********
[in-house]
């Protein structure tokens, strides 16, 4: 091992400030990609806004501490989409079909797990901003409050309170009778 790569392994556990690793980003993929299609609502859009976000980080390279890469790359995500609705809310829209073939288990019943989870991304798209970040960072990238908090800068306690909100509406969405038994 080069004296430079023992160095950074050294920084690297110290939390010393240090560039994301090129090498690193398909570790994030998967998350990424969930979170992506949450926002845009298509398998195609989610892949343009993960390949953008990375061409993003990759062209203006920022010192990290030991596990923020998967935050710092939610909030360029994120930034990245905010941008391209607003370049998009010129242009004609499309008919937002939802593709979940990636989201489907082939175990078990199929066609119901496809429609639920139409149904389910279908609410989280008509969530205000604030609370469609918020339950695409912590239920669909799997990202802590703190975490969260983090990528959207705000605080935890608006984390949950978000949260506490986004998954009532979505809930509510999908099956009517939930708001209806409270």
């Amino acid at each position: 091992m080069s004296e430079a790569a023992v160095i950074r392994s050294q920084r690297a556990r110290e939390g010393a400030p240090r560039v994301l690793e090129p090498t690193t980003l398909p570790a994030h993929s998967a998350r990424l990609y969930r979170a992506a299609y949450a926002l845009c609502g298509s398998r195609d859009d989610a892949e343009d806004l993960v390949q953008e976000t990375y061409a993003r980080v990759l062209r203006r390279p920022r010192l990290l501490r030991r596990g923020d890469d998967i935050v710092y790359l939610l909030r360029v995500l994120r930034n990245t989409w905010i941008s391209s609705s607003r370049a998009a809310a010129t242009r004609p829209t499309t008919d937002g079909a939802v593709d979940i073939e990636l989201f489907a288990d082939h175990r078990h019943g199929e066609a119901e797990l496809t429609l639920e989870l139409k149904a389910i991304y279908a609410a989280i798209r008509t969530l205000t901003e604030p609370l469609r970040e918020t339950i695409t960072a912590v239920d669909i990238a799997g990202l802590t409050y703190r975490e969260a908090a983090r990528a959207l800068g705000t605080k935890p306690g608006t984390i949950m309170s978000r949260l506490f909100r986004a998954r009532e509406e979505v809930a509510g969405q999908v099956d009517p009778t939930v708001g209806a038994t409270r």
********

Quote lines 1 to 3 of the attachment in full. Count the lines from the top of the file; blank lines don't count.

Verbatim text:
[in-house]
């Protein structure tokens, strides 16, 4: 091992400030990609806004501490989409079909797990901003409050309170009778 790569392994556990690793980003993929299609609502859009976000980080390279890469790359995500609705809310829209073939288990019943989870991304798209970040960072990238908090800068306690909100509406969405038994 080069004296430079023992160095950074050294920084690297110290939390010393240090560039994301090129090498690193398909570790994030998967998350990424969930979170992506949450926002845009298509398998195609989610892949343009993960390949953008990375061409993003990759062209203006920022010192990290030991596990923020998967935050710092939610909030360029994120930034990245905010941008391209607003370049998009010129242009004609499309008919937002939802593709979940990636989201489907082939175990078990199929066609119901496809429609639920139409149904389910279908609410989280008509969530205000604030609370469609918020339950695409912590239920669909799997990202802590703190975490969260983090990528959207705000605080935890608006984390949950978000949260506490986004998954009532979505809930509510999908099956009517939930708001209806409270």
């Amino acid at each position: 091992m080069s004296e430079a790569a023992v160095i950074r392994s050294q920084r690297a556990r110290e939390g010393a400030p240090r560039v994301l690793e090129p090498t690193t980003l398909p570790a994030h993929s998967a998350r990424l990609y969930r979170a992506a299609y949450a926002l845009c609502g298509s398998r195609d859009d989610a892949e343009d806004l993960v390949q953008e976000t990375y061409a993003r980080v990759l062209r203006r390279p920022r010192l990290l501490r030991r596990g923020d890469d998967i935050v710092y790359l939610l909030r360029v995500l994120r930034n990245t989409w905010i941008s391209s609705s607003r370049a998009a809310a010129t242009r004609p829209t499309t008919d937002g079909a939802v593709d979940i073939e990636l989201f489907a288990d082939h175990r078990h019943g199929e066609a119901e797990l496809t429609l639920e989870l139409k149904a389910i991304y279908a609410a989280i798209r008509t969530l205000t901003e604030p609370l469609r970040e918020t339950i695409t960072a912590v239920d669909i990238a799997g990202l802590t409050y703190r975490e969260a908090a983090r990528a959207l800068g705000t605080k935890p306690g608006t984390i949950m309170s978000r949260l506490f909100r986004a998954r009532e509406e979505v809930a509510g969405q999908v099956d009517p009778t939930v708001g209806a038994t409270r």